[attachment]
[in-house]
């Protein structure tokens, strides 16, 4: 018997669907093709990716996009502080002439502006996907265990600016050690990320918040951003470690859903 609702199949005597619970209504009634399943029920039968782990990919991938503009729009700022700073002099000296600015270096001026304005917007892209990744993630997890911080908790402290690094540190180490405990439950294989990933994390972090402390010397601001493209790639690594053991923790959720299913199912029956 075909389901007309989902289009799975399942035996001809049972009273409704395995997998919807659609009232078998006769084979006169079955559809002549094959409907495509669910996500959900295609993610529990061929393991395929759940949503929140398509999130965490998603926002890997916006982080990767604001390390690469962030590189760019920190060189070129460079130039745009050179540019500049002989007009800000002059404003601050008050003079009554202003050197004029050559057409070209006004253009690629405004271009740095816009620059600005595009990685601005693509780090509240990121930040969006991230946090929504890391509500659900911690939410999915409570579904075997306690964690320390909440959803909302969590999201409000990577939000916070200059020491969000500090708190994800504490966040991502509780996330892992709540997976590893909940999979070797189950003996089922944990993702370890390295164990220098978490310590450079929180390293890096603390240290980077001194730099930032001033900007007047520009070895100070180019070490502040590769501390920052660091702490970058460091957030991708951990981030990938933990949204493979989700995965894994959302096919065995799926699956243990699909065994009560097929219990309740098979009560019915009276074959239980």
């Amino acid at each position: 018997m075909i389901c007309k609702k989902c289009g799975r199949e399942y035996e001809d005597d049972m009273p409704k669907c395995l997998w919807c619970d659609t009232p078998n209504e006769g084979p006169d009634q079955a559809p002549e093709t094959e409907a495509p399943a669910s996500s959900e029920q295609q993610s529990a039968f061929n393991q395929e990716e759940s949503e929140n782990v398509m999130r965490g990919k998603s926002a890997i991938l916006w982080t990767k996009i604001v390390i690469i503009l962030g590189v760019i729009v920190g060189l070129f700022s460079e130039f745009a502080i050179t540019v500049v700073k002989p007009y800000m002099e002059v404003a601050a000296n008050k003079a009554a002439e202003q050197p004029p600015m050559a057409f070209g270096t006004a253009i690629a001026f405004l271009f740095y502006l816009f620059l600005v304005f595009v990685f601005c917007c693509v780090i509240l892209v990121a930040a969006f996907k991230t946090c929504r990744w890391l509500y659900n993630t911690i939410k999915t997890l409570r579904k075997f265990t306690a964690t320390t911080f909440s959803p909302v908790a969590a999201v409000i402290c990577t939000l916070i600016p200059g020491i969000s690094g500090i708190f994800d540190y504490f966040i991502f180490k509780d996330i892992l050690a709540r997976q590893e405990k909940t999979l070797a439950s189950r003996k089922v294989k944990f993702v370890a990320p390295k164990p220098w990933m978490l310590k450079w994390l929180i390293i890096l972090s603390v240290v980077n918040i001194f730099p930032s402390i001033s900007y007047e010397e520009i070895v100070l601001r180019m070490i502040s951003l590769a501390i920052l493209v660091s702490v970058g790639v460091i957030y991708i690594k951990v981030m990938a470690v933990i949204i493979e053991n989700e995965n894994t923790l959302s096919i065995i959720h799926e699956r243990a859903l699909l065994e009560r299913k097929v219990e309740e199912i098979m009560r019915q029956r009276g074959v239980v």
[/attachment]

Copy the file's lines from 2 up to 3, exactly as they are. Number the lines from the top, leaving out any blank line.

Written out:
């Protein structure tokens, strides 16, 4: 018997669907093709990716996009502080002439502006996907265990600016050690990320918040951003470690859903 609702199949005597619970209504009634399943029920039968782990990919991938503009729009700022700073002099000296600015270096001026304005917007892209990744993630997890911080908790402290690094540190180490405990439950294989990933994390972090402390010397601001493209790639690594053991923790959720299913199912029956 075909389901007309989902289009799975399942035996001809049972009273409704395995997998919807659609009232078998006769084979006169079955559809002549094959409907495509669910996500959900295609993610529990061929393991395929759940949503929140398509999130965490998603926002890997916006982080990767604001390390690469962030590189760019920190060189070129460079130039745009050179540019500049002989007009800000002059404003601050008050003079009554202003050197004029050559057409070209006004253009690629405004271009740095816009620059600005595009990685601005693509780090509240990121930040969006991230946090929504890391509500659900911690939410999915409570579904075997306690964690320390909440959803909302969590999201409000990577939000916070200059020491969000500090708190994800504490966040991502509780996330892992709540997976590893909940999979070797189950003996089922944990993702370890390295164990220098978490310590450079929180390293890096603390240290980077001194730099930032001033900007007047520009070895100070180019070490502040590769501390920052660091702490970058460091957030991708951990981030990938933990949204493979989700995965894994959302096919065995799926699956243990699909065994009560097929219990309740098979009560019915009276074959239980």
């Amino acid at each position: 018997m075909i389901c007309k609702k989902c289009g799975r199949e399942y035996e001809d005597d049972m009273p409704k669907c395995l997998w919807c619970d659609t009232p078998n209504e006769g084979p006169d009634q079955a559809p002549e093709t094959e409907a495509p399943a669910s996500s959900e029920q295609q993610s529990a039968f061929n393991q395929e990716e759940s949503e929140n782990v398509m999130r965490g990919k998603s926002a890997i991938l916006w982080t990767k996009i604001v390390i690469i503009l962030g590189v760019i729009v920190g060189l070129f700022s460079e130039f745009a502080i050179t540019v500049v700073k002989p007009y800000m002099e002059v404003a601050a000296n008050k003079a009554a002439e202003q050197p004029p600015m050559a057409f070209g270096t006004a253009i690629a001026f405004l271009f740095y502006l816009f620059l600005v304005f595009v990685f601005c917007c693509v780090i509240l892209v990121a930040a969006f996907k991230t946090c929504r990744w890391l509500y659900n993630t911690i939410k999915t997890l409570r579904k075997f265990t306690a964690t320390t911080f909440s959803p909302v908790a969590a999201v409000i402290c990577t939000l916070i600016p200059g020491i969000s690094g500090i708190f994800d540190y504490f966040i991502f180490k509780d996330i892992l050690a709540r997976q590893e405990k909940t999979l070797a439950s189950r003996k089922v294989k944990f993702v370890a990320p390295k164990p220098w990933m978490l310590k450079w994390l929180i390293i890096l972090s603390v240290v980077n918040i001194f730099p930032s402390i001033s900007y007047e010397e520009i070895v100070l601001r180019m070490i502040s951003l590769a501390i920052l493209v660091s702490v970058g790639v460091i957030y991708i690594k951990v981030m990938a470690v933990i949204i493979e053991n989700e995965n894994t923790l959302s096919i065995i959720h799926e699956r243990a859903l699909l065994e009560r299913k097929v219990e309740e199912i098979m009560r019915q029956r009276g074959v239980v």